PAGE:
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UK is accused of failing children
The UK has been accused of failing its children, as it comes bottom of a league table for child well-being across 21 industrialised countries.
Unicef looked at 40 indicators from the years 2000-2003 including poverty, family relationships, and health.
One of the report's authors told the BBC that under-investment and a "dog-eat-dog" society were to blame for Britain's poor performance.
The government says its policies have helped to improve child welfare.
Unicef - the United Nations children's organisation - says Child Poverty in Perspective: An Overview of Child Well-being in Rich Countries is the first study of childhood across the world's industrialised nations.
In its league table the Netherlands came top, followed by Sweden, Denmark and Finland.
Unicef UK executive director David Bull said all the countries had weaknesses that needed to be addressed.
"By comparing the performance of countries we see what is possible with a commitment to supporting every child to fulfil his or her full potential," he said.
The authors say they used the most up-to-date information to assess "whether children feel loved, cherished, special and supported, within the family and community, and whether the family and community are being supported in this task by public policy and resources".
But they added: "The process of international comparison can never be freed from questions of translation, culture, and custom."
Professor Jonathan Bradshaw, from York University, one of the report's authors, put the UK's poor ratings down to long term under-investment and a "dog-eat-dog" society.
"In a society which is very unequal, with high levels of poverty, it leads on to what children think about themselves and their lives. That's really what's at the heart of this," he said.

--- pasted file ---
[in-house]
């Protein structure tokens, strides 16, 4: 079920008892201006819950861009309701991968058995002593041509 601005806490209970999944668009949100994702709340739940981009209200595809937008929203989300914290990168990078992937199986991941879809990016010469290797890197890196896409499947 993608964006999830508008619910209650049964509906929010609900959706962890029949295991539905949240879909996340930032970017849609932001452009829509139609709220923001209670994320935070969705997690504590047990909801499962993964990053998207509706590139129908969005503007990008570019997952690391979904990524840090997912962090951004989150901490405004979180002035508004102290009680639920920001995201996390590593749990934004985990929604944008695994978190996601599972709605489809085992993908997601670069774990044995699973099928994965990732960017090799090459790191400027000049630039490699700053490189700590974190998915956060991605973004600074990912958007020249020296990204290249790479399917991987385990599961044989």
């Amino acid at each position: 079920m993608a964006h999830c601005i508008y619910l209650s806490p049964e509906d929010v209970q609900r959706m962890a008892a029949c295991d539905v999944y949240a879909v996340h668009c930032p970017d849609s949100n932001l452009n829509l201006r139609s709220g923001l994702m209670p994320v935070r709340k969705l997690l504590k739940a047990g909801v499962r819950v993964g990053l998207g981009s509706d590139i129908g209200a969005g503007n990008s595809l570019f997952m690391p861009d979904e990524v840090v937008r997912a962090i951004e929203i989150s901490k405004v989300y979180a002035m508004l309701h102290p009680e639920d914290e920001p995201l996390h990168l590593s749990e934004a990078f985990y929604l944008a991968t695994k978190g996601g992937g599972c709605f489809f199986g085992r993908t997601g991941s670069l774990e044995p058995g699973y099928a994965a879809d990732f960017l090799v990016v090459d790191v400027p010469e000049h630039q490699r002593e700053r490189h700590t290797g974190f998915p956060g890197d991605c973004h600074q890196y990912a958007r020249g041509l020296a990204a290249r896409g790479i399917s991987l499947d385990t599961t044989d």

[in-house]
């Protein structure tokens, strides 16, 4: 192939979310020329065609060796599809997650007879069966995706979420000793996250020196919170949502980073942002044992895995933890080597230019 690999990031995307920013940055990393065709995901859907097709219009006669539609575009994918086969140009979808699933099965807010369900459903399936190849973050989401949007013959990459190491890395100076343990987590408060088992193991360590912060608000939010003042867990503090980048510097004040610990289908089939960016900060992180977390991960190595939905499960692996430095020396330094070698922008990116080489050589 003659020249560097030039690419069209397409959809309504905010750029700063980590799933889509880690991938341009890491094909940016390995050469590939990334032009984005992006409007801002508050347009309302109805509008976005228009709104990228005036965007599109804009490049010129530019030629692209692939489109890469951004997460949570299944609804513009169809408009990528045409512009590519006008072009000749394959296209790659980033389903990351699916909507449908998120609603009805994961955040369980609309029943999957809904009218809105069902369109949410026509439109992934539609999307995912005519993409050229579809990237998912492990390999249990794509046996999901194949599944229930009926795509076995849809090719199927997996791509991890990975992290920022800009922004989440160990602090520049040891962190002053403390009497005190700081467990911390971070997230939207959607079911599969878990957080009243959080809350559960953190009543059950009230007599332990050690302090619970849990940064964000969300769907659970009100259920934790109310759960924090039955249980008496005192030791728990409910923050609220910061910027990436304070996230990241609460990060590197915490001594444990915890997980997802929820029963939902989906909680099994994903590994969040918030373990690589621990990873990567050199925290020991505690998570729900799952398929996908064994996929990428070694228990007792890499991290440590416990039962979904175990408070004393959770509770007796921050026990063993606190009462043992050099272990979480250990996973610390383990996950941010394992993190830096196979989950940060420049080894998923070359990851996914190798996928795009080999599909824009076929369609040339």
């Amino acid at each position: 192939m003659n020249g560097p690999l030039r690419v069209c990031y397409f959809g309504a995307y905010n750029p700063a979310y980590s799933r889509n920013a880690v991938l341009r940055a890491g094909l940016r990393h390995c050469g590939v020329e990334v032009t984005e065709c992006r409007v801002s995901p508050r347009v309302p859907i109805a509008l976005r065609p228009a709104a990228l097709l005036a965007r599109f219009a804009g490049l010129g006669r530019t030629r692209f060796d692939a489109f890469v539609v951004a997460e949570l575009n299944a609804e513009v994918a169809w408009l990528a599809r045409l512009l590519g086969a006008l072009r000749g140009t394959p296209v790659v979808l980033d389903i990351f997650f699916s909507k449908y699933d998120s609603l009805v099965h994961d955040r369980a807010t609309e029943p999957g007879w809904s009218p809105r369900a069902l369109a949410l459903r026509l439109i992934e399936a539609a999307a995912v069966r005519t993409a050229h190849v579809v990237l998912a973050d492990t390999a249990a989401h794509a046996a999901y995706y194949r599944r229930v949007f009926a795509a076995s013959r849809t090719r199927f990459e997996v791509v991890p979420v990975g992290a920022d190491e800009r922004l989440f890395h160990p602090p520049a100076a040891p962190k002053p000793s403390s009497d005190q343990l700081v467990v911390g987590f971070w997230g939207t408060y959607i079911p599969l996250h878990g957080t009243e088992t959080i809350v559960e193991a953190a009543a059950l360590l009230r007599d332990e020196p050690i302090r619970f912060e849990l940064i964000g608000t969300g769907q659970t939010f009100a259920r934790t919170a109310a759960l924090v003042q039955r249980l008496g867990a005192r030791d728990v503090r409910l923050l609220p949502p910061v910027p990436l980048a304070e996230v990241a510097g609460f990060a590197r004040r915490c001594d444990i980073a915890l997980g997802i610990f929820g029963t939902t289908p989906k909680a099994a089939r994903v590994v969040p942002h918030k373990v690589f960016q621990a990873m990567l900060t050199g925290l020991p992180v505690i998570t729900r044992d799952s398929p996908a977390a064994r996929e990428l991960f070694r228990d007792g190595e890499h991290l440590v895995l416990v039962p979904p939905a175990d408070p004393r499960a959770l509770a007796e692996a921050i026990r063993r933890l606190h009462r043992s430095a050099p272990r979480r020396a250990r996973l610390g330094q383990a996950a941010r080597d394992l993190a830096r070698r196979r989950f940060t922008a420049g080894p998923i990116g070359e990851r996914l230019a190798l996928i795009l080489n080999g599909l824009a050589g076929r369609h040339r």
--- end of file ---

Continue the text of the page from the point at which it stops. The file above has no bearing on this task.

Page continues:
The UK government said its initiatives in areas such as poverty, pregnancy rates, teenage smoking, drinking and risky sexual behaviour had helped improve children's welfare.
Welfare reform minister Jim Murphy said the Unicef study was important, although it used some data which was now out of date.
"Hopefully it leads to a wider conversation about what more we can do to eradicate poverty," he said.
Unicef's league table drew on sources including the OECD Programme for International Student Assessment (PISA) and the World Health Organization's survey of Health Behaviour in School-age Children (HBSC) aged 11, 13 and 15.
For the UK, the HBSC survey is taken from responses of residents of England only. Unicef also said some PISA indicators for the UK should be treated with caution because of low sample response rates.
The Children's Society launched a website to coincide with the report, www.mylife.uk.com, which allows children to answer a series of surveys about their lives.
Chief executive Bob Reitemeier said: "We simply cannot ignore these shocking findings.
"Unicef's report is a wake-up call to the fact that, despite being a rich country, the UK is failing children and young people in a number of crucial ways."
The Children's Commissioner for England, Professor Sir Al Aynsley-Green, said: "We are turning out a generation of young people who are unhappy, unhealthy, engaging in risky behaviour, who have poor relationships with their family and their peers, who have low expectations and don't feel safe."
Colette Marshall, UK director of Save the Children, said it was "shameful" to see the UK at the bottom of the table.
Shadow Chancellor George Osborne accused Chancellor Gordon Brown of having "failed this generation of children".
"After 10 years of his welfare and education policies, our children today have the lowest well-being in the developed world," he said.
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